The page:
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Census of Agriculture goes to distant communities, spotlights Indian peoples

Section: IBGE, Special Series | Rodrigo Paradella | Design: Helena Pontes

February 26, 2018 09h00 AM | Last Updated: June 05, 2018 03h48 PM

The Census of Agriculture 2017 goes beyond traditional farms and latifundia In addition to usual agricultural producers, the survey also visits Indian peoples, who live virtually isolated from the rest of the society. Like in the Yanomami land, located in Roraima and Amazonas, the output of these people is often in smaller scale and economically insignificant, yet with a great social importance. Even the language is an obstacle for the enumerators.

The Yanomami Indian Land was registered in 1992, yet not all the nearly 200 communities are accustomed to the direct contact with the outside world. As a result, few of them speak Portuguese, aside from other cultural issues that hinder the data collection for the Census, like the difficulty to understand time, quantity and area measurements.

Cassava cropping is usual among Indians

"They have difficulty to understand our logic of agricultural production. The area issue is a problem for us, who need to acquire land. It is not an issue for them, because they have all the space to plant", explains Eduardo Frigerio, IBGE´s subarea coordinator in the municipality of Alto Alegre (RR).

"Time issue is also complicated. We have to make adaptations, asking, for instance, whether that product is always planted, only in the winter or only in the summer. We try to link it with rainfall, with drought. They don´t have the notion of year, only of weeks, days and months", continues Frigerio.  "But we are well received, even with the language barrier. There is always someone speaking Portuguese to help".

Difficult access

When visiting the communities, goodwill is not enough to understand the differences. Many of them are located in areas difficult to access, requiring charter planes or boats, as well as providing a very limited structure of communication and lodging, requiring travels that can take days or even weeks. In addition, the regional background involves a conflict between Indians and non-Indians, which requires an extra care from the IBGE agents.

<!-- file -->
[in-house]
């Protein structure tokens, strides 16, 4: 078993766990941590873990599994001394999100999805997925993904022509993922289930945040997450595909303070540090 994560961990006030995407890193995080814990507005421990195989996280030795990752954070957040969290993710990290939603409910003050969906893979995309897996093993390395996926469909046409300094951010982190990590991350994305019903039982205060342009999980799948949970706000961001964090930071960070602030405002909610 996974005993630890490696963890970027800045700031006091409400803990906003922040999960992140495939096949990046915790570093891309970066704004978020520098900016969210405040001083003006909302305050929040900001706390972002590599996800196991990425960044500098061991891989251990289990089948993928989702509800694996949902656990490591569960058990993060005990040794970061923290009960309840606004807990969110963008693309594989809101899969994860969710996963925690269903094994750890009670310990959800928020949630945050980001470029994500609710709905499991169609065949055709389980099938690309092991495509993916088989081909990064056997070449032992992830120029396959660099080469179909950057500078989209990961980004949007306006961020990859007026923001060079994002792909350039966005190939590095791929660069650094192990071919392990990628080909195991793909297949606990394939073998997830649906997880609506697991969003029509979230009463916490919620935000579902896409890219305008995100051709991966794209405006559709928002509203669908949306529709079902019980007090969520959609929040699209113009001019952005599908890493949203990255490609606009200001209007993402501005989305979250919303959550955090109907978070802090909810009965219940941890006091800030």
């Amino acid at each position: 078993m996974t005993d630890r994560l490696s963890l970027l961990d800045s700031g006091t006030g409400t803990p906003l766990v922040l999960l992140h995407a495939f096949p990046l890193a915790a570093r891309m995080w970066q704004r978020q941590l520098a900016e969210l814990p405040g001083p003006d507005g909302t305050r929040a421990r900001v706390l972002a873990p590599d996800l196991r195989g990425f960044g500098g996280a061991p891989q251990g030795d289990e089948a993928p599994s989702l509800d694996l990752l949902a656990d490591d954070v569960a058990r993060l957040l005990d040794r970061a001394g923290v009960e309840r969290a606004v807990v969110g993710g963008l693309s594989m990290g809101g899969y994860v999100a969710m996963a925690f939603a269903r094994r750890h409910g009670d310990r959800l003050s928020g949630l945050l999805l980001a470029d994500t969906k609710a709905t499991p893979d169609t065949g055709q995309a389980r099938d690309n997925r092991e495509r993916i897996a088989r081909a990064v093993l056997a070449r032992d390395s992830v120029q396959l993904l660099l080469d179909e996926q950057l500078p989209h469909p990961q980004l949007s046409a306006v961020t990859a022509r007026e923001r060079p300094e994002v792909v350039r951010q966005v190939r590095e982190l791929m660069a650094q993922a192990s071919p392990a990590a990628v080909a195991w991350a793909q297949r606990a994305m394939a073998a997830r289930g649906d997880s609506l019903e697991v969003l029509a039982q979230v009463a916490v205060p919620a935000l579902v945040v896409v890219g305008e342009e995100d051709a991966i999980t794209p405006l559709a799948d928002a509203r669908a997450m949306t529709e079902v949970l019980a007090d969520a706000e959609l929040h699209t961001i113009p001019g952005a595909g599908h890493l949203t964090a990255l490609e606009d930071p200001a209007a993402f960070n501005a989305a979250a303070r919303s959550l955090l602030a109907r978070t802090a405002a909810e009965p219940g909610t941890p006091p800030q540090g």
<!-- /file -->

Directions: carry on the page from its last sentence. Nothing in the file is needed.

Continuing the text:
"We need interpreter-guides, we need the help of Funai - National Indian Foundation, we need a political negotiation to explain their leaders what we are doing, for what the Census of Agriculture serves, etc.", explains Marta Antunes, responsible for the IBGE´s Workgroup for Traditional Peoples and Communities. "We visit the communities recently contacted, but not the isolated ones, because we don´t contact those people who decide to live in isolation. The IBGE respects their rights", stresses her.

This workgroup was gathered precisely to include people like the Yanomami, who have cultural characteristics different from most of the Brazilian population. "This group exists to qualify the IBGE for treating these populations in the official statistics. It emerges to follow up the Indian subject, which advanced a lot in the 2010 Population Census, in order to advance in the other traditional communities", explains Marta. The Decree no. 8,750 of 2016 establishes 28 traditional peoples, including Indians, quilombolas and gypsies, among others.

Boats are means of access to isolated areas in Yanomami Lands

Besides Funai, Sesai - Special Department of Indian Health also plays an important role in the missions of the Census of Agriculture in the communities. A department of the Ministry of Health, it supports the operation with logistics and even with the contact with the communities. "Sesai communicates by radio with the health centers in the communities. When we set up a mission, we ask Sesai to communicate the health centers by radio and then they warn the Indian leaders about our trip", tells Frigerio. "As they constantly contact the Indian villages, they provide us credibility as well", explains him.

Years ago, the data were entirely collected in Indian villages by radio, not requiring any travel to those areas. "We even arrived in many of these communities, yet not as prepared as we are today", highlights him.

Census of Agriculture teams arrive at distant communities in charter flights

Social visibility

In spite of being a tool for economic planning, the Census of Agriculture has a clear social role, especially in the development of public policies for different sectors of the population, as well as recognizing these different groups. This is even more evident in the case of Indians, as well as of quilombolas.

"We have to take into account the communities like we used to do with any Brazilian that produces, regardless of being an Indian with a small output. We have to portray every Brazilian. If it were only for the production and the economic aspect, other surveys like PAM - Municipal Agricultural Production and PPM - Municipal Livestock Survey could be used, as we already do", explains Antônio Florido, technical manager of the Census of Agriculture. "We cannot avoid it because its is expensive or distant".

According to Florido, it is relevant to profile the Indian life in Brazil, even with a low impact on the national agricultural production. For this reason, the planning of the Census of Agriculture anticipates a publication fully dedicated to these populations.

"They produce more for their own consumption: cassava, cattle, etc. They live on fishing and forestry. It is not economically important, but its social aspect is important. Actually, not only the Indian territories, but also the quilombolas and other traditional communities", concludes Florido.

The less contacted communities produce food for their own subsistence

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